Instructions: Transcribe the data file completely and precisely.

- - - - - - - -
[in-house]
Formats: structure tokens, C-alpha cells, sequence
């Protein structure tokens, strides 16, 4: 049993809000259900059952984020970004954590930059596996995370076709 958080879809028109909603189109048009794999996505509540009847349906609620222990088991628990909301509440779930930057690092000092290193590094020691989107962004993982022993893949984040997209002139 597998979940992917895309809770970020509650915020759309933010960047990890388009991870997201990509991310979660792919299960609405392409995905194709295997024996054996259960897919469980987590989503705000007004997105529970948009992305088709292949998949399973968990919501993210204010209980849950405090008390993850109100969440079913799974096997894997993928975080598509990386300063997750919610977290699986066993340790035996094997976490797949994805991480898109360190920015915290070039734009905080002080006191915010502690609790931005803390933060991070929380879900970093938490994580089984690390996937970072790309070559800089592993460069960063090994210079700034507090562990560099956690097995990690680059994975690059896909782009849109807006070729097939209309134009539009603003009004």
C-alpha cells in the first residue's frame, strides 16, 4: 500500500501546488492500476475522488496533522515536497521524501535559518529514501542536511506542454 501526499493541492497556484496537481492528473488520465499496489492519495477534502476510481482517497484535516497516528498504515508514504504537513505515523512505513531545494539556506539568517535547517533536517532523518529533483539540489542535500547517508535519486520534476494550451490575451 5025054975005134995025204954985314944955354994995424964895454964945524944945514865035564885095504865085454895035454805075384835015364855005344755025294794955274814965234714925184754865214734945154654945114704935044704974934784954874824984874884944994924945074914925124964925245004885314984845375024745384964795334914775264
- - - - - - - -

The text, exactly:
[in-house]
Formats: structure tokens, C-alpha cells, sequence
């Protein structure tokens, strides 16, 4: 049993809000259900059952984020970004954590930059596996995370076709 958080879809028109909603189109048009794999996505509540009847349906609620222990088991628990909301509440779930930057690092000092290193590094020691989107962004993982022993893949984040997209002139 597998979940992917895309809770970020509650915020759309933010960047990890388009991870997201990509991310979660792919299960609405392409995905194709295997024996054996259960897919469980987590989503705000007004997105529970948009992305088709292949998949399973968990919501993210204010209980849950405090008390993850109100969440079913799974096997894997993928975080598509990386300063997750919610977290699986066993340790035996094997976490797949994805991480898109360190920015915290070039734009905080002080006191915010502690609790931005803390933060991070929380879900970093938490994580089984690390996937970072790309070559800089592993460069960063090994210079700034507090562990560099956690097995990690680059994975690059896909782009849109807006070729097939209309134009539009603003009004």
C-alpha cells in the first residue's frame, strides 16, 4: 500500500501546488492500476475522488496533522515536497521524501535559518529514501542536511506542454 501526499493541492497556484496537481492528473488520465499496489492519495477534502476510481482517497484535516497516528498504515508514504504537513505515523512505513531545494539556506539568517535547517533536517532523518529533483539540489542535500547517508535519486520534476494550451490575451 5025054975005134995025204954985314944955354994995424964895454964945524944945514865035564885095504865085454895035454805075384835015364855005344755025294794955274814965234714925184754865214734945154654945114704935044704974934784954874824984874884944994924945074914925124964925245004885314984845375024745384964795334914775264